- Spray their favorite perfume or cologne here and there for everyone to enjoy (it was your their signature scent, after all). Be sure that all guests will be okay with this one first!
- Read a passage from their favorite book, or share some of their favorite quotes. See here for some of the most inspiring celebration of life quotes.
- Set out photos of your loved one during happier times around the funeral home or chapel. You can also use a framed photo as a centerpiece for tables or a memorial table.
- Have their favorite foods and drinks set out as refreshments for guests.
- Offer an open mic so that those who want to share happy memories can.
- Consider hiring a professional photographer or even videographer to capture or record the celebration.
- Have a donation box into which guests can give to your loved one’s favorite charity or organization.
- Hold their celebration of life somewhere that was important to them. It doesn’t have to take place in a funeral home. You can hold the service at their home, at your home, or at the park. It could also be on the beach, at their favorite restaurant, at a hotel or reception hall… pretty much anywhere.
Celebration of Life Planning & Logistics
Of course, besides the personalization stuff, you also need to see to the logistical stuff. Every service is different, every life celebration is different AND every funeral home is different.
But the checklist is basically the same. Here are the general steps that you’ll need to consider before you begin planning your loved one’s service:
- Pick the place to hold the service. Be sure that it’s available to rent or reserve for the date that you want.
- Pick the date you want to have the service held.
- Select a celebrant, pastor, or other figure to lead the service. Make sure their schedule is open for the date you’ve picked.
- Write your eulogy or have someone help you write it.
- Decide if you want the event to be public (published in an obituary). Or private, for family and close friends only.
- Get the word out. Be sure everyone you want to be there receives a notice or invite. This used to be done via newspaper; now it’s done via email or social media post.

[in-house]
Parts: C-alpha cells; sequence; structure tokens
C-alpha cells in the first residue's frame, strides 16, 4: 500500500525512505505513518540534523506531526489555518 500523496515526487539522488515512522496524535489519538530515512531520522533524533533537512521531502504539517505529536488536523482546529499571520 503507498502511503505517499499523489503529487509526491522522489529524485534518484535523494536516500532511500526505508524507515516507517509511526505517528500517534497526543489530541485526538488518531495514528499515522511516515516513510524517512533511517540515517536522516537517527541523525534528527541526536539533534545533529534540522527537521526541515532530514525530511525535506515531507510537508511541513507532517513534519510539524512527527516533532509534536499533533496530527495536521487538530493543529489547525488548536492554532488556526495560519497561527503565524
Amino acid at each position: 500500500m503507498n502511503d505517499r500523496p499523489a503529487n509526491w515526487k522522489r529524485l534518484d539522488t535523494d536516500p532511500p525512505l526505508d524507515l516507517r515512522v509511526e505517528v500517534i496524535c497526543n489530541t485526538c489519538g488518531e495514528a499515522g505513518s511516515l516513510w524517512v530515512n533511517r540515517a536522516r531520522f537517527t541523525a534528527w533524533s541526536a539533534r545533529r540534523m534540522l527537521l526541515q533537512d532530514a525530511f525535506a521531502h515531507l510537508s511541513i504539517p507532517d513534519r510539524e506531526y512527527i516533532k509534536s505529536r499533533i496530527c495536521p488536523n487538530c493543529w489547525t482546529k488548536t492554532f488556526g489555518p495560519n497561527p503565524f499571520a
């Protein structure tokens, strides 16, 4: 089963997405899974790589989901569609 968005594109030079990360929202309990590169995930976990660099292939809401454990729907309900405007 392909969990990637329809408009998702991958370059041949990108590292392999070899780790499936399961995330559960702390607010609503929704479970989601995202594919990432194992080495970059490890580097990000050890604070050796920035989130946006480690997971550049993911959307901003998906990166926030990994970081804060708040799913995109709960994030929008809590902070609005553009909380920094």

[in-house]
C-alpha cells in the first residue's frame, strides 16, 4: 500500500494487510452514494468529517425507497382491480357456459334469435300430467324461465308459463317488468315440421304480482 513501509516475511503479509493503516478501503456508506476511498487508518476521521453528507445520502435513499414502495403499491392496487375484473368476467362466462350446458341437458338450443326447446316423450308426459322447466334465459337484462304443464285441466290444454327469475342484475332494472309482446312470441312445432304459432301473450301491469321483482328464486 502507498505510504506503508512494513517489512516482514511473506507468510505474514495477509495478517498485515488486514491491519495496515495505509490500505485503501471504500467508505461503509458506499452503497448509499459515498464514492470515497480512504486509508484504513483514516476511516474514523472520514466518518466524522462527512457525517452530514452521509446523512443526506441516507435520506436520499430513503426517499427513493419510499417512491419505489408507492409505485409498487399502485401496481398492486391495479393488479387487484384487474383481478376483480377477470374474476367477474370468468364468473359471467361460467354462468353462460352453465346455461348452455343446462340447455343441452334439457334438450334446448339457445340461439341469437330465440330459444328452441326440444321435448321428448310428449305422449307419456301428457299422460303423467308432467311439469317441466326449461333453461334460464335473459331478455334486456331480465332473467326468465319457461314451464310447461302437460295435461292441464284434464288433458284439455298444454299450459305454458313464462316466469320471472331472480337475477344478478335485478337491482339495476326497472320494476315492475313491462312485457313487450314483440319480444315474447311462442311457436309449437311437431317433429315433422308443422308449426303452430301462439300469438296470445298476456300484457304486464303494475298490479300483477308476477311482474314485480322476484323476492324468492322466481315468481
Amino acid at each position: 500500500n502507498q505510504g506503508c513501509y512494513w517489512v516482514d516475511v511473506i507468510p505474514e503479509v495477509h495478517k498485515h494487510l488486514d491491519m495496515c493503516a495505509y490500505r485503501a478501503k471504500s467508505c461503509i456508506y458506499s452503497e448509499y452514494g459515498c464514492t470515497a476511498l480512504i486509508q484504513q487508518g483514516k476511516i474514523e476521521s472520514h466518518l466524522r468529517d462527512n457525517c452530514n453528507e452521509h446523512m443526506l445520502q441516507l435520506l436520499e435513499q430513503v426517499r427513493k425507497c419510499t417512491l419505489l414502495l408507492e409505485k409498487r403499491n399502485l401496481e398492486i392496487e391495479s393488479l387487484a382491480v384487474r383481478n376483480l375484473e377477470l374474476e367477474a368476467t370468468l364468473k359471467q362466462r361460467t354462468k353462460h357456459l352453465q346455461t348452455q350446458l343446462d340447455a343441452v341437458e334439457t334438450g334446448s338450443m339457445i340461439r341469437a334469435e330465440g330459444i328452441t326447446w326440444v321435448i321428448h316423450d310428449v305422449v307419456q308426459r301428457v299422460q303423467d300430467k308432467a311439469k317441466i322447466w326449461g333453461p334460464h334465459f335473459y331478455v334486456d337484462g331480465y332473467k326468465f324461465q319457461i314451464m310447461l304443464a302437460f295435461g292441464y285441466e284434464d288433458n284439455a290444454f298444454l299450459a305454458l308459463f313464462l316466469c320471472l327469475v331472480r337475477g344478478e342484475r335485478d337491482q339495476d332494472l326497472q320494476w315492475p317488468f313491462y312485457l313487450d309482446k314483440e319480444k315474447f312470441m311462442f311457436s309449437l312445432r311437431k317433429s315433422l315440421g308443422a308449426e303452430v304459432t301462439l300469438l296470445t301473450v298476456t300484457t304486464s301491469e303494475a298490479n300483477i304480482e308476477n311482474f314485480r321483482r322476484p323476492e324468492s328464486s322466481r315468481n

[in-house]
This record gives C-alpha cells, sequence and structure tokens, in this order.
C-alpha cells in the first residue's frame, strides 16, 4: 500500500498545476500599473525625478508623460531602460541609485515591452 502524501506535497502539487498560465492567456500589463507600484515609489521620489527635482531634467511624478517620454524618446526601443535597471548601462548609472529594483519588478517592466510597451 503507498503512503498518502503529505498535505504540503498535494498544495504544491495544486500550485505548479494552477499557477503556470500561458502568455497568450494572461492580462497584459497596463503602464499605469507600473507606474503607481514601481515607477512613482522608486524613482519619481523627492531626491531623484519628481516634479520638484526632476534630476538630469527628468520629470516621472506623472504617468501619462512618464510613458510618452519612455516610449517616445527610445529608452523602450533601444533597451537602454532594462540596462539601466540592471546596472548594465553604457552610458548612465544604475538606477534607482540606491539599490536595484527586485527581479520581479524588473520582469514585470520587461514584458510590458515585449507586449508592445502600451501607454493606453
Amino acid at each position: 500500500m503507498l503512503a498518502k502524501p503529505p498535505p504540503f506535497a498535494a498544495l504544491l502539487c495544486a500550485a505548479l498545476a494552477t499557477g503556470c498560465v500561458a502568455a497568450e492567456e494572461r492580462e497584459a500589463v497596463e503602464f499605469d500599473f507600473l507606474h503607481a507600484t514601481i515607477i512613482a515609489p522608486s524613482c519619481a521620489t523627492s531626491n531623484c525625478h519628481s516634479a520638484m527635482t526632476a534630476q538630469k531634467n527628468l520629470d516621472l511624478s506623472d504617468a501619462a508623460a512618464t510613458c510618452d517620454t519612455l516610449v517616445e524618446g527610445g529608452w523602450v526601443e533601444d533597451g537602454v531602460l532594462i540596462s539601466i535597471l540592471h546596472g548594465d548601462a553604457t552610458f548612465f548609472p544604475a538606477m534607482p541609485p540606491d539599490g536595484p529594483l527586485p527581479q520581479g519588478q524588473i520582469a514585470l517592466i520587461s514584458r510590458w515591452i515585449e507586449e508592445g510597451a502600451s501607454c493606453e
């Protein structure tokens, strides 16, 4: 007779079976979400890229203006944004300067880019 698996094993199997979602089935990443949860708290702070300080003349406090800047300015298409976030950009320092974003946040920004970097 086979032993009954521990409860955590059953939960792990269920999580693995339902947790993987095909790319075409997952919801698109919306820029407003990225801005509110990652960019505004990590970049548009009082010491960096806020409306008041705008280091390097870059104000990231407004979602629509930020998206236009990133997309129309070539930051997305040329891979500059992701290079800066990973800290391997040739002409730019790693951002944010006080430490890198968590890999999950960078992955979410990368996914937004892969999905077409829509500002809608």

- Decide on customization. Consider the bullet points we’ve mentioned above when picking out decor, music, food, and order of service.
- Print service programs and/or offer a memorial keepsake for guests to take home with them.
Celebration of Life Service Outline
Here’s an outline for what happens in the service itself. You can add, subtract, or alter elements to suit your needs or to make it feel more or less formal.
- Musical Prelude – Hire a band or ensemble, or create a playlist of their favorite songs. Here are some of the best choices, including happy, uplifting, and even funny songs.
- Introduction or words of welcome – This is done by the officiant/pastor, and is a good time to explain the emphasis on life celebration.
- Eulogy or Tribute – The eulogy is typically given by someone close to the decedent. See here for how to write a eulogy. Feel free to include several funny stories to help lift and lighten the mood.
- Reading of Obituary – Sometimes this is done in place of a eulogy (here’s the difference between the two).
- Announce Open Mic – The open mic will be included in your program, but we suggest that you mention it here before the slideshow so that people have time to prepare their thoughts and also may be inspired or reminded of great stories from the photos and videos in the slideshow.
- Slideshow or Video Tribute – Focus on the happy times, the classic stories, the things they loved. You can make this yourself or get a professional to make a video or slideshow.